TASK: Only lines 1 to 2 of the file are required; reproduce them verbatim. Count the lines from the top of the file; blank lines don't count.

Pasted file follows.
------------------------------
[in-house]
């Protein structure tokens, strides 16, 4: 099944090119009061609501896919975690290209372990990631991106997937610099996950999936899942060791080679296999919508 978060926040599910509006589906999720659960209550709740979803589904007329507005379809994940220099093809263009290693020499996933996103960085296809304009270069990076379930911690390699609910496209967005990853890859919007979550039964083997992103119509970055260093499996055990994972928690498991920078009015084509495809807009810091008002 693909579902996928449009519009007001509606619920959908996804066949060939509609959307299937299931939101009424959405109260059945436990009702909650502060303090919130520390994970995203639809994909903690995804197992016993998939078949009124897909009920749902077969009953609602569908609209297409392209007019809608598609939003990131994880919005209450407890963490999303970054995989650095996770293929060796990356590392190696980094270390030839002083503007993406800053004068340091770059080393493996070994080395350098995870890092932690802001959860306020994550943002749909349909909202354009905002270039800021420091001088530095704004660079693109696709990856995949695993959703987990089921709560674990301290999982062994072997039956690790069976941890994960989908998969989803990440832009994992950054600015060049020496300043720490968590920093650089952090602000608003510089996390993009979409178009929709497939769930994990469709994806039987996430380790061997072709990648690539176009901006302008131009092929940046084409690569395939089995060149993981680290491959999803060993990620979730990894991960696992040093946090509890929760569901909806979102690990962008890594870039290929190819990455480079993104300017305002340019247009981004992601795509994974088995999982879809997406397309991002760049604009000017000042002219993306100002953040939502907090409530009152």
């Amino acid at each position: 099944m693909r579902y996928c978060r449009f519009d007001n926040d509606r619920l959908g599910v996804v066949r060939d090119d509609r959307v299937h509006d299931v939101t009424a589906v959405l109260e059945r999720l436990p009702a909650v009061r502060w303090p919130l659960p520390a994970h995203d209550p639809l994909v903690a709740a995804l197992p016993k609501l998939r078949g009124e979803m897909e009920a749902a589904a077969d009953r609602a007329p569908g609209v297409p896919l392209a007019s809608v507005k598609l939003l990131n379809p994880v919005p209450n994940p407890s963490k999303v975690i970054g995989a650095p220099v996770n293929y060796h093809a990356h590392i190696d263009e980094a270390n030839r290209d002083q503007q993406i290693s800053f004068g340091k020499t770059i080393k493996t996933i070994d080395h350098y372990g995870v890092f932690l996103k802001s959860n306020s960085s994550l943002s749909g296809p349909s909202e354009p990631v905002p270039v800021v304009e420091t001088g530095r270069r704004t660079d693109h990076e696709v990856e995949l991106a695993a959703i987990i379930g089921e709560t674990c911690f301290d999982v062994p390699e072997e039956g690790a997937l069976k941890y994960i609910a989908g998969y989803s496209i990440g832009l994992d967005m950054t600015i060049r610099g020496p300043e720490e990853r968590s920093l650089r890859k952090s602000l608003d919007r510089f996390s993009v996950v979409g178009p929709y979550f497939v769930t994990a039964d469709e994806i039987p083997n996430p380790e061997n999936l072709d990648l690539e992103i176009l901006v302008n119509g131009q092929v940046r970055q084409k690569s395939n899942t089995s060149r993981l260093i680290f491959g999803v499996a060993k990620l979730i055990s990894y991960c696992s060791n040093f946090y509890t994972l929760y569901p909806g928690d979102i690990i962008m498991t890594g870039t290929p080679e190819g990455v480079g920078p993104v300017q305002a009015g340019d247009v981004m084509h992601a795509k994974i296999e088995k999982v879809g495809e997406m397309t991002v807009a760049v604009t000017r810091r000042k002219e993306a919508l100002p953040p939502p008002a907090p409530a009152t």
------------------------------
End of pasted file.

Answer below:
[in-house]
């Protein structure tokens, strides 16, 4: 099944090119009061609501896919975690290209372990990631991106997937610099996950999936899942060791080679296999919508 978060926040599910509006589906999720659960209550709740979803589904007329507005379809994940220099093809263009290693020499996933996103960085296809304009270069990076379930911690390699609910496209967005990853890859919007979550039964083997992103119509970055260093499996055990994972928690498991920078009015084509495809807009810091008002 693909579902996928449009519009007001509606619920959908996804066949060939509609959307299937299931939101009424959405109260059945436990009702909650502060303090919130520390994970995203639809994909903690995804197992016993998939078949009124897909009920749902077969009953609602569908609209297409392209007019809608598609939003990131994880919005209450407890963490999303970054995989650095996770293929060796990356590392190696980094270390030839002083503007993406800053004068340091770059080393493996070994080395350098995870890092932690802001959860306020994550943002749909349909909202354009905002270039800021420091001088530095704004660079693109696709990856995949695993959703987990089921709560674990301290999982062994072997039956690790069976941890994960989908998969989803990440832009994992950054600015060049020496300043720490968590920093650089952090602000608003510089996390993009979409178009929709497939769930994990469709994806039987996430380790061997072709990648690539176009901006302008131009092929940046084409690569395939089995060149993981680290491959999803060993990620979730990894991960696992040093946090509890929760569901909806979102690990962008890594870039290929190819990455480079993104300017305002340019247009981004992601795509994974088995999982879809997406397309991002760049604009000017000042002219993306100002953040939502907090409530009152």